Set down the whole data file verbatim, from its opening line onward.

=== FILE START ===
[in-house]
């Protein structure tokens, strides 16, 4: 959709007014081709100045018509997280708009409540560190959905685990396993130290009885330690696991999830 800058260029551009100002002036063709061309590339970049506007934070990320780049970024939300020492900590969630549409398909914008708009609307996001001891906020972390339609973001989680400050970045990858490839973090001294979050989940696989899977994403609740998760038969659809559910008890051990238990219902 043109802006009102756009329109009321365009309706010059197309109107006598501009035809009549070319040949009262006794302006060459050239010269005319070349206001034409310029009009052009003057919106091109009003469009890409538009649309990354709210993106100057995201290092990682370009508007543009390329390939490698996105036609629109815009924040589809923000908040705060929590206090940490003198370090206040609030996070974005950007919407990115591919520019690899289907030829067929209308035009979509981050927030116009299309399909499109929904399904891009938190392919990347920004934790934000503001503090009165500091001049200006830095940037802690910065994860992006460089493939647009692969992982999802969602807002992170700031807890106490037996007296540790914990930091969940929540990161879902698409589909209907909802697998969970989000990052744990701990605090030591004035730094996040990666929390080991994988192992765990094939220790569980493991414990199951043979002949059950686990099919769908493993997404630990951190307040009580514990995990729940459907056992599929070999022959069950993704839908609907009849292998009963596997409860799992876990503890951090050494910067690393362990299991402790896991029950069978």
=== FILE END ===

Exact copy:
[in-house]
């Protein structure tokens, strides 16, 4: 959709007014081709100045018509997280708009409540560190959905685990396993130290009885330690696991999830 800058260029551009100002002036063709061309590339970049506007934070990320780049970024939300020492900590969630549409398909914008708009609307996001001891906020972390339609973001989680400050970045990858490839973090001294979050989940696989899977994403609740998760038969659809559910008890051990238990219902 043109802006009102756009329109009321365009309706010059197309109107006598501009035809009549070319040949009262006794302006060459050239010269005319070349206001034409310029009009052009003057919106091109009003469009890409538009649309990354709210993106100057995201290092990682370009508007543009390329390939490698996105036609629109815009924040589809923000908040705060929590206090940490003198370090206040609030996070974005950007919407990115591919520019690899289907030829067929209308035009979509981050927030116009299309399909499109929904399904891009938190392919990347920004934790934000503001503090009165500091001049200006830095940037802690910065994860992006460089493939647009692969992982999802969602807002992170700031807890106490037996007296540790914990930091969940929540990161879902698409589909209907909802697998969970989000990052744990701990605090030591004035730094996040990666929390080991994988192992765990094939220790569980493991414990199951043979002949059950686990099919769908493993997404630990951190307040009580514990995990729940459907056992599929070999022959069950993704839908609907009849292998009963596997409860799992876990503890951090050494910067690393362990299991402790896991029950069978």